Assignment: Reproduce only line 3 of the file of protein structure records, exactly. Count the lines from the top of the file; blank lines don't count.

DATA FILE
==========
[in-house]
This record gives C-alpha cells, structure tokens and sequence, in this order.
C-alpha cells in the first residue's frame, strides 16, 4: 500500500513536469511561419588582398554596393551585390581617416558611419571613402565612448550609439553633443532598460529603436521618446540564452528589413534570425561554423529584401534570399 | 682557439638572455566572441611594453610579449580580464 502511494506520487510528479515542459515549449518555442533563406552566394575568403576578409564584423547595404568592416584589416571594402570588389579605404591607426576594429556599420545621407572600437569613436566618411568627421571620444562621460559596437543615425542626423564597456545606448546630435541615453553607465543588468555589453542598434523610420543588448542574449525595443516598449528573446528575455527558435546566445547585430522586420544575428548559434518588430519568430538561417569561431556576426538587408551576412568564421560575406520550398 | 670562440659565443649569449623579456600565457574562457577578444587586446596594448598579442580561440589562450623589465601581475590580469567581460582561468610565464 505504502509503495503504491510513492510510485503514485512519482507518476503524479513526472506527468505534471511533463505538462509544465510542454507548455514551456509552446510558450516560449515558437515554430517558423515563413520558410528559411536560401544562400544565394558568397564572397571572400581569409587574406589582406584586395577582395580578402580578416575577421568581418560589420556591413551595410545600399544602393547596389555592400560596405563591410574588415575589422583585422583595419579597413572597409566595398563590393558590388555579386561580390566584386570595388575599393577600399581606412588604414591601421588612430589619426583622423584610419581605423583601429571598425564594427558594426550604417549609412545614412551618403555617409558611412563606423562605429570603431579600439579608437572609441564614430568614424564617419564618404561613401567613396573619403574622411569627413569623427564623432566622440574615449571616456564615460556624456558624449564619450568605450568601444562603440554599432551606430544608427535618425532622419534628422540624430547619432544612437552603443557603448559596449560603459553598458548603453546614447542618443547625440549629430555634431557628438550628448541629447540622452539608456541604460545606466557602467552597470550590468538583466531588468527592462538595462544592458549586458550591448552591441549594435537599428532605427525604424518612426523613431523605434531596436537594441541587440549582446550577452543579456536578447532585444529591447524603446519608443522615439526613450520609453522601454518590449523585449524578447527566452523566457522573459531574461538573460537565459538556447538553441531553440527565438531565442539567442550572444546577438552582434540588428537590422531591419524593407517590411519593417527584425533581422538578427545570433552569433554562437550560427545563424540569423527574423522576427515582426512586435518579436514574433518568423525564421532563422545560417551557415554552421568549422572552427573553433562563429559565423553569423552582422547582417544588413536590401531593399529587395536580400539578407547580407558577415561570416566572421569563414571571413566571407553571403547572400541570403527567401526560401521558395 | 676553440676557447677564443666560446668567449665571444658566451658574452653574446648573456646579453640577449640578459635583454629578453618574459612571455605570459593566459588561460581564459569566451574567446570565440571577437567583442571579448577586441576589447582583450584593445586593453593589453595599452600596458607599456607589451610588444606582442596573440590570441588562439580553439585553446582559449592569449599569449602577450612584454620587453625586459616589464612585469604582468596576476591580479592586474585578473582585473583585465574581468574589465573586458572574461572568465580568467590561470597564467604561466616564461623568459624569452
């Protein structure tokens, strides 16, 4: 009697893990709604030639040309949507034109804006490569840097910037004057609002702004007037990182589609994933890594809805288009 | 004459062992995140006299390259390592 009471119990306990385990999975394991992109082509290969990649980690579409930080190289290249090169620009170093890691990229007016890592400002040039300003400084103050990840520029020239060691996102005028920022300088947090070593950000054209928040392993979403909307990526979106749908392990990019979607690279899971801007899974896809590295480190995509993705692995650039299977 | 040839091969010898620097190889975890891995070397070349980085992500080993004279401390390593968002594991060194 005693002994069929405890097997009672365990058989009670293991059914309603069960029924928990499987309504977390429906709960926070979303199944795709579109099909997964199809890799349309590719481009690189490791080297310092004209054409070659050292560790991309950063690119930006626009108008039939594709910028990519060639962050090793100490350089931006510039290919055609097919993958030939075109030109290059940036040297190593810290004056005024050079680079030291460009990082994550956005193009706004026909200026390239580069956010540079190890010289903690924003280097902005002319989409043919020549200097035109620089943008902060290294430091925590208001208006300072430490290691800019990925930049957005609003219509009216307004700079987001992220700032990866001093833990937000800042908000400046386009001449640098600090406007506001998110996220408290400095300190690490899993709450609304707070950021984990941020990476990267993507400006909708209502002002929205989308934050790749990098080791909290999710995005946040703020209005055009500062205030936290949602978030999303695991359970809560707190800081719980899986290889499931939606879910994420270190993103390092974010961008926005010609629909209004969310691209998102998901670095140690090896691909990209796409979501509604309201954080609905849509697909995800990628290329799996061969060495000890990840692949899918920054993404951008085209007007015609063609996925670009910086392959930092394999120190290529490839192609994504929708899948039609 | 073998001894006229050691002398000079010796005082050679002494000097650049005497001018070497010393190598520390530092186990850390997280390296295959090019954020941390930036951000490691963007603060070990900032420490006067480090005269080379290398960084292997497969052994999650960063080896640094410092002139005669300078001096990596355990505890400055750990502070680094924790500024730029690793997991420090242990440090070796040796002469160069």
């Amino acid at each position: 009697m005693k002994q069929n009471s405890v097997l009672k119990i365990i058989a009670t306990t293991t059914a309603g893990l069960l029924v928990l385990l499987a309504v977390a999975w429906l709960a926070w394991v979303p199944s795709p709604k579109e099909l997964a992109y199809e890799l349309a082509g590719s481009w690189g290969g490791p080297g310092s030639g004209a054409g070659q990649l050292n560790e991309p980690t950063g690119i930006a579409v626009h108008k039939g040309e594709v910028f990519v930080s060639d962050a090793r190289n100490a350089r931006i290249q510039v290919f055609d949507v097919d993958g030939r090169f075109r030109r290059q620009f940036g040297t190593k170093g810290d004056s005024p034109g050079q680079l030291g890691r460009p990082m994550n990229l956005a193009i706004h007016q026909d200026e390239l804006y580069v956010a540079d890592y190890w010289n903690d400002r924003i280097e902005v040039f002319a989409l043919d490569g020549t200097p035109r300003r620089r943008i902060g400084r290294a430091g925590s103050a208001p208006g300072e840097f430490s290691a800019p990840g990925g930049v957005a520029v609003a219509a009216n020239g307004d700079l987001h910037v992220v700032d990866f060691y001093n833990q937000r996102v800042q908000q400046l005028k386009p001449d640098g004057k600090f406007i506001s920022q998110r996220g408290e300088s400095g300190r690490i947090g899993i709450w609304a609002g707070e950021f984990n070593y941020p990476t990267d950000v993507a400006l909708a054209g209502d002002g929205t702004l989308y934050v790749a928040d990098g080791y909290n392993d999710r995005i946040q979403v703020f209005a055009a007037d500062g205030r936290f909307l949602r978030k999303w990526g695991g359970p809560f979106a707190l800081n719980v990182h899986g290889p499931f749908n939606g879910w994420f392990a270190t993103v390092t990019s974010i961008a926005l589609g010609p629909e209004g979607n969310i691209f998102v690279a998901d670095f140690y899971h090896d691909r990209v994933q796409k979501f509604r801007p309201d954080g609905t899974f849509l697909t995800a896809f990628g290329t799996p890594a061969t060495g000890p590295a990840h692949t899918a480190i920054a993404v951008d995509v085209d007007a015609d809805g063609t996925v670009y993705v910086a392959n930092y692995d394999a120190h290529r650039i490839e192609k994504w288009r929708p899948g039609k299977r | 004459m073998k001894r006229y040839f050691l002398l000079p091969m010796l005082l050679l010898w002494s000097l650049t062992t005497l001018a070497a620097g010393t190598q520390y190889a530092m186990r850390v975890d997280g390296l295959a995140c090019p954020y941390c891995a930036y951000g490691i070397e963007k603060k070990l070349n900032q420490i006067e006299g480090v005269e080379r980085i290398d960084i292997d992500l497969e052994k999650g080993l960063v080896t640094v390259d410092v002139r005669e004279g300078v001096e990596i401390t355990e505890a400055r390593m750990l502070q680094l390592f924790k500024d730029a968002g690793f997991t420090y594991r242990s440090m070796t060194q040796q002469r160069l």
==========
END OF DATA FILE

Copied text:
C-alpha cells in the first residue's frame, strides 16, 4: 500500500513536469511561419588582398554596393551585390581617416558611419571613402565612448550609439553633443532598460529603436521618446540564452528589413534570425561554423529584401534570399 | 682557439638572455566572441611594453610579449580580464 502511494506520487510528479515542459515549449518555442533563406552566394575568403576578409564584423547595404568592416584589416571594402570588389579605404591607426576594429556599420545621407572600437569613436566618411568627421571620444562621460559596437543615425542626423564597456545606448546630435541615453553607465543588468555589453542598434523610420543588448542574449525595443516598449528573446528575455527558435546566445547585430522586420544575428548559434518588430519568430538561417569561431556576426538587408551576412568564421560575406520550398 | 670562440659565443649569449623579456600565457574562457577578444587586446596594448598579442580561440589562450623589465601581475590580469567581460582561468610565464 505504502509503495503504491510513492510510485503514485512519482507518476503524479513526472506527468505534471511533463505538462509544465510542454507548455514551456509552446510558450516560449515558437515554430517558423515563413520558410528559411536560401544562400544565394558568397564572397571572400581569409587574406589582406584586395577582395580578402580578416575577421568581418560589420556591413551595410545600399544602393547596389555592400560596405563591410574588415575589422583585422583595419579597413572597409566595398563590393558590388555579386561580390566584386570595388575599393577600399581606412588604414591601421588612430589619426583622423584610419581605423583601429571598425564594427558594426550604417549609412545614412551618403555617409558611412563606423562605429570603431579600439579608437572609441564614430568614424564617419564618404561613401567613396573619403574622411569627413569623427564623432566622440574615449571616456564615460556624456558624449564619450568605450568601444562603440554599432551606430544608427535618425532622419534628422540624430547619432544612437552603443557603448559596449560603459553598458548603453546614447542618443547625440549629430555634431557628438550628448541629447540622452539608456541604460545606466557602467552597470550590468538583466531588468527592462538595462544592458549586458550591448552591441549594435537599428532605427525604424518612426523613431523605434531596436537594441541587440549582446550577452543579456536578447532585444529591447524603446519608443522615439526613450520609453522601454518590449523585449524578447527566452523566457522573459531574461538573460537565459538556447538553441531553440527565438531565442539567442550572444546577438552582434540588428537590422531591419524593407517590411519593417527584425533581422538578427545570433552569433554562437550560427545563424540569423527574423522576427515582426512586435518579436514574433518568423525564421532563422545560417551557415554552421568549422572552427573553433562563429559565423553569423552582422547582417544588413536590401531593399529587395536580400539578407547580407558577415561570416566572421569563414571571413566571407553571403547572400541570403527567401526560401521558395 | 676553440676557447677564443666560446668567449665571444658566451658574452653574446648573456646579453640577449640578459635583454629578453618574459612571455605570459593566459588561460581564459569566451574567446570565440571577437567583442571579448577586441576589447582583450584593445586593453593589453595599452600596458607599456607589451610588444606582442596573440590570441588562439580553439585553446582559449592569449599569449602577450612584454620587453625586459616589464612585469604582468596576476591580479592586474585578473582585473583585465574581468574589465573586458572574461572568465580568467590561470597564467604561466616564461623568459624569452